What is NIHL?

NIHL is a sensorineural hearing loss – a type in which the root cause lies in the vestibulo-cochlear nerve (cranial nerve VIII), the inner ear, or central processing centres of the brain – where repeated exposure to noise is experienced. The hair cells within the cochlea move in response to the sound pressure and are responsive to their own specific frequency. Picture barley in a field when the wind blows; if it is a breeze the stems will sway, if it is a strong force some stems get broken and will not recover.

An individual with NIHL develops a sensitivity to sound between three and six kiloHertz (kHz), and particularly at the 4kHz mark which can be demonstrated by a dip on an audiogram. With continued exposure, this sensitivity can spread to the adjacent frequencies and produce a chronic and permanent hearing loss. It is especially unfortunate that the frequencies of 3-6kHz are the ones that can define our speech – where the sound of the hard consonants are heard. If you have lost the ability to hear these, speech becomes difficult to understand.

Sensorineural loss is damage to the cochlea and the nerves. It is usually permanent, cannot be reversed or operated on, and at the moment is not treatable with medication. However, exciting developments in research demonstrate that the biological mechanisms of NIHL may be treatable or even prevented through the repair of damaged hair cells, the sensory cells that normally reside in the inner ear, with stem-cell treatment. Scientists from Stanford University have produced stem cells in the laboratory that look and act very much like hair cells. If they can generate hair cells in the millions, it could lead to significant scientific and clinical advances along the path to curing deafness.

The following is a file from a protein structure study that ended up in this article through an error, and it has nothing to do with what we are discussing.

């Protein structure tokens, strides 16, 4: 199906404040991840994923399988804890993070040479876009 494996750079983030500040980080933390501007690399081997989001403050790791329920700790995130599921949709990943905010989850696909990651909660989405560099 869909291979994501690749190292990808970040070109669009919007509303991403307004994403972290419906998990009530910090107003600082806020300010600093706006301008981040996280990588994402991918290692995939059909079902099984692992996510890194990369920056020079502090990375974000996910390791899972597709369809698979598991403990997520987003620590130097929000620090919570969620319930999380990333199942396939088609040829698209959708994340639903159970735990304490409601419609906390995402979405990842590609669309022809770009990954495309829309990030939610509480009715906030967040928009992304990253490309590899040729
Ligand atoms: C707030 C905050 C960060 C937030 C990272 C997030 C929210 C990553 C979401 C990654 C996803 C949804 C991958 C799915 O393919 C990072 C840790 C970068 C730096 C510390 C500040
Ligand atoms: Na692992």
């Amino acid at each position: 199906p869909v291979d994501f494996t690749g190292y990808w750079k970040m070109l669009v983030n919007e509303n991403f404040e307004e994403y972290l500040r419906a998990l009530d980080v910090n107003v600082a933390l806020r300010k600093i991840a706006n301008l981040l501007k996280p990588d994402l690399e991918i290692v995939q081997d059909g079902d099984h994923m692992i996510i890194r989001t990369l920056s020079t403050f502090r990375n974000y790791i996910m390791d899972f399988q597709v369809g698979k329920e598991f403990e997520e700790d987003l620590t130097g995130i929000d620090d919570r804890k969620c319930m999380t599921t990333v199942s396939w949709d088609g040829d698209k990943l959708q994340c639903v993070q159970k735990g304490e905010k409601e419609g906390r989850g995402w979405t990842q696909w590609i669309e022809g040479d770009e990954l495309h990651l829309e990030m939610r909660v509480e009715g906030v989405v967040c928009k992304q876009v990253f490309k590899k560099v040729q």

Other research is looking at the use of antioxidants or pharmaceuticals to scavenge and eliminate the free radicals that may cause the damage (Henderson et al, 2006). In order to know what our noise tolerance level is, scientists have developed an “equal energy principle” (EEP). Evidence has shown that most human ears can tolerate sound levels below 85dB without experiencing damage, but it is noticeable that the majority will show damage if the ear is exposed to higher levels for specific periods.

The EEP states that for every doubling of sound intensity above 85dB, the exposure time must be halved. On a logarithmic scale, this means that every 3dB increase equals a doubling of intensity – for example, 85dB for eight hours, 88dB for four hours, 91dB for two hours and so on (McCombe, 2008). Knowing some common noise levels of different activities can help us to prevent our own ears from exposure. It should also be noted that sound is very rarely made up of a pure tone, but multiple tones at different frequencies.

The law and ONIHL